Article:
Chances are that many of our dear readers originally hail from a nation where wall-to-wall carpeting is standard; sometimes this would even include the bathroom with the latter option never really having completely convinced your friendly columnist.

The manifold advantages of the former are however obvious: carpeting keeps the floor and thus our shoes or socks nicely warm. Besides, our children would play on them in great comfort, too.

Over here in a part of Turkey with on average 300 days of sunshine many of us international residents will at one point or the other have had to make a vital decision though: figuratively speaking, to carpet or perhaps rather not?

As with most things expatriate this subject needs some careful consideration before opening ones wallet. First and foremost the way many apartments or entire houses are decorated greatly differs from what we may have been used to. Same as in most Mediterranean countries you would often find floors covered with tiles instead of wall-to-wall carpeting. It may be a matter of personal preference for sure but when speaking with locals we often hear as a reply that this is the easiest way to clean a home anyways and due to hot temperatures they would not feel cold under your feet either. Still on the subject of cleaning we must remember that we are never far away from a splendid beach – anyone who ever attempted to have the complete family get rid of all unwanted sand before entering your home will most definitely agree that this resembles mission impossible. Wet feet and sand on an expensive carpet are not to every housewife’s or houseman’s taste.

Nevertheless our Turkish neighbors have found a perfect alternative to corner to corner carpeting. They would go into one of the fine carpet and rug shops dotted all across Kusadasi and buy per piece, not per square meter. Hence and despite the fantastic weather and besides my reflections about family members stepping into home having just returned from the beach we would spot a carpet here and another there. Leaving the kitchen, bathroom(s) and stairways as well as the hallway or other entry point aside the salon and or dining room as well as the bedrooms would feature one or more delicately woven carpets bought locally from highly skilled craftsmen either made in town or of course in a bigger factory.

And Turkish produced carpets are made in all sizes, shapes and colors from conservative beige or grey to motives resembling state of the art – pop culture. They may be thick or thin but one thing is clear: carpet buying means serious business and not just a five minute whirlwind encounter with the sales clerk. Choosing a carpet takes time and it is common for a vendor to offer you not just his decorating services but a delicious glass of Turkish tea or Turkish coffee, too. Needless to say that they come in all price categories and you are certain to find a piece that would both suit your fabric preferences as well as your budget.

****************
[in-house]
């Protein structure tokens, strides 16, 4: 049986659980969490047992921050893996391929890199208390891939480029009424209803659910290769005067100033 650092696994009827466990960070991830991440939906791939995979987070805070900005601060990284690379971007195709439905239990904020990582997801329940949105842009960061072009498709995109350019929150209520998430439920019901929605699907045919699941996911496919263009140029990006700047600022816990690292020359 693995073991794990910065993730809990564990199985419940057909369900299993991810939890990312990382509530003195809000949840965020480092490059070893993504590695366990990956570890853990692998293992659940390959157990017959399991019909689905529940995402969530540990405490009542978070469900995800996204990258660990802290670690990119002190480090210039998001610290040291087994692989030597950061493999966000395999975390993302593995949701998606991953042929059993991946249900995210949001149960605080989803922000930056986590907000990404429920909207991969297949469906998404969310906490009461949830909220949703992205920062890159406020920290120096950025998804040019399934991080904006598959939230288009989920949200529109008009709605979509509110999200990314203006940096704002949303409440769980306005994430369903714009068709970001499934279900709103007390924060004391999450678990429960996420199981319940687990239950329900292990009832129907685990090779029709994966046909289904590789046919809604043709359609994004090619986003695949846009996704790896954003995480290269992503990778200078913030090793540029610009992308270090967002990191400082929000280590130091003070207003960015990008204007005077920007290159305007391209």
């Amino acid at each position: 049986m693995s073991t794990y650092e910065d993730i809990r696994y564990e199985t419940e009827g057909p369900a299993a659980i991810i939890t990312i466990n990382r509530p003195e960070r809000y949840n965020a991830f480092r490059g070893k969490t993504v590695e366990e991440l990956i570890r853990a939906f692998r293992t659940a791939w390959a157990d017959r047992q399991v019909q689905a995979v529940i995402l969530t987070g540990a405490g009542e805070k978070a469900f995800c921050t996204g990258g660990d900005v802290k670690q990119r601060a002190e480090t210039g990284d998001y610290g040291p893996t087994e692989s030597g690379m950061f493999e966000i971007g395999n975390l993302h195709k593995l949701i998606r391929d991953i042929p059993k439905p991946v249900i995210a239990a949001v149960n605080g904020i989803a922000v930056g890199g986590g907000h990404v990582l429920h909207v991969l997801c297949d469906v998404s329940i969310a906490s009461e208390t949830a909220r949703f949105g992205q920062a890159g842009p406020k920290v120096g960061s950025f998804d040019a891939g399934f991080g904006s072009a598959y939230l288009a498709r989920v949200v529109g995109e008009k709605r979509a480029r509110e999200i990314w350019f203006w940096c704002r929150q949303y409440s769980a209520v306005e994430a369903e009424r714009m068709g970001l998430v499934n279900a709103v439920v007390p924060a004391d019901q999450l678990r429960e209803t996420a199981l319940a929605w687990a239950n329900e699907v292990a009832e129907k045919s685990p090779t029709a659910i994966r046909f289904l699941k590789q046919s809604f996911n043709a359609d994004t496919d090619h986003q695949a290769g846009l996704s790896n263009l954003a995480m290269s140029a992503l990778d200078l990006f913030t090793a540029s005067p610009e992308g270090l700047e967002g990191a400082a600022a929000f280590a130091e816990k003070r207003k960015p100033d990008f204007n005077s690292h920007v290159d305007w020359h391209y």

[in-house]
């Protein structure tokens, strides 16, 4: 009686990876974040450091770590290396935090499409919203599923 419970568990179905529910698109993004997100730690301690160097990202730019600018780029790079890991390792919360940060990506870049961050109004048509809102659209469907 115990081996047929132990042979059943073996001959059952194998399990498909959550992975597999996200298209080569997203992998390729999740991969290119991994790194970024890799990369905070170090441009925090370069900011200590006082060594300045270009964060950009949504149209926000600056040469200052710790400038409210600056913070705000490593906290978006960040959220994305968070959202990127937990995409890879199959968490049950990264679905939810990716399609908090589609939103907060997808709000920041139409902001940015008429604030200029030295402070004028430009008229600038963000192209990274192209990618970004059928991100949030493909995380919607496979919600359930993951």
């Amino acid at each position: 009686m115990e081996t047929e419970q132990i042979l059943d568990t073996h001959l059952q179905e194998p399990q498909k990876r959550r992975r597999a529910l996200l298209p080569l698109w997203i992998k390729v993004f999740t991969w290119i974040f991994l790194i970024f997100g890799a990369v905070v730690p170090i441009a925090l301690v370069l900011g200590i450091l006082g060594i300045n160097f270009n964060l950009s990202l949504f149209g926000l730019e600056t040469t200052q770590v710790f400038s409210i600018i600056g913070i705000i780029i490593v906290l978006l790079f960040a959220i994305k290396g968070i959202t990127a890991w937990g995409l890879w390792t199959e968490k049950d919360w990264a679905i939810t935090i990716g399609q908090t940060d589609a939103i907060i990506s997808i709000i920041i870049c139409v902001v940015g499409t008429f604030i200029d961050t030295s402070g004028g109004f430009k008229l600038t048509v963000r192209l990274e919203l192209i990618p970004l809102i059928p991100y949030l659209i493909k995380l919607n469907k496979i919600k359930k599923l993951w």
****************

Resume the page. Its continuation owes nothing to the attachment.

Please bear with me but we should mention the process of cleaning for a third time: not just the selling of the actual carpet is good business in Turkey but specialized companies are providing for their expert cleaning, too. Your carpets will be collected from your home and a few days later returned as if brand-new, no need to attend a carpet cleaning crash course. No need to worry about costs either: if we compare price levels for doing it back in our first home with ordering it here in our new permanent fixed abode and whilst we often have to pay a princely sum at one end over here costs are extremely reasonable. Arrange for the cleaners twice a year and let regular hoovering do the rest, bingo.

My family quickly appreciated that carpets are not only acquired for and by oneself but make for the most adorable gifts as well. This includes your own young adults heading to university in a faraway city and initially to an empty flat which needs a lot of TLC as well as daddy’s and mummy’s bank accounts. Then there is the topic of marriage – as both the actual wedding and life as newlyweds thereafter are expensive many friends or for that matter, uncles and aunts would buy a carpet for the living room as a much welcomed gift.

And staying in that gift giving picture: we just received two absolutely beautiful mid-sized carpets from our wider Turkish family which they had kept from their very own parents for a number of decades safely stored away in the basement, awaiting whoever needs them first. Do they appear used? Not at all! They would pass for newly made if inspected by someone else in spite of being very well over twenty years old.

And thus my carpet-weaving story comes to its end and so does the year 2019. May I express my sincere hope that it was a good one for you and your loved ones and that happiness prevailed same as the seemingly never-ending Kusadasi’ sunshine. And should something have gone awry indeed why not sweep it under the carpet until the cleaners pick it up and remove all such unwanted memories at the same time? Happy festive season, Merry Christmas and a Happy New Year 2020!

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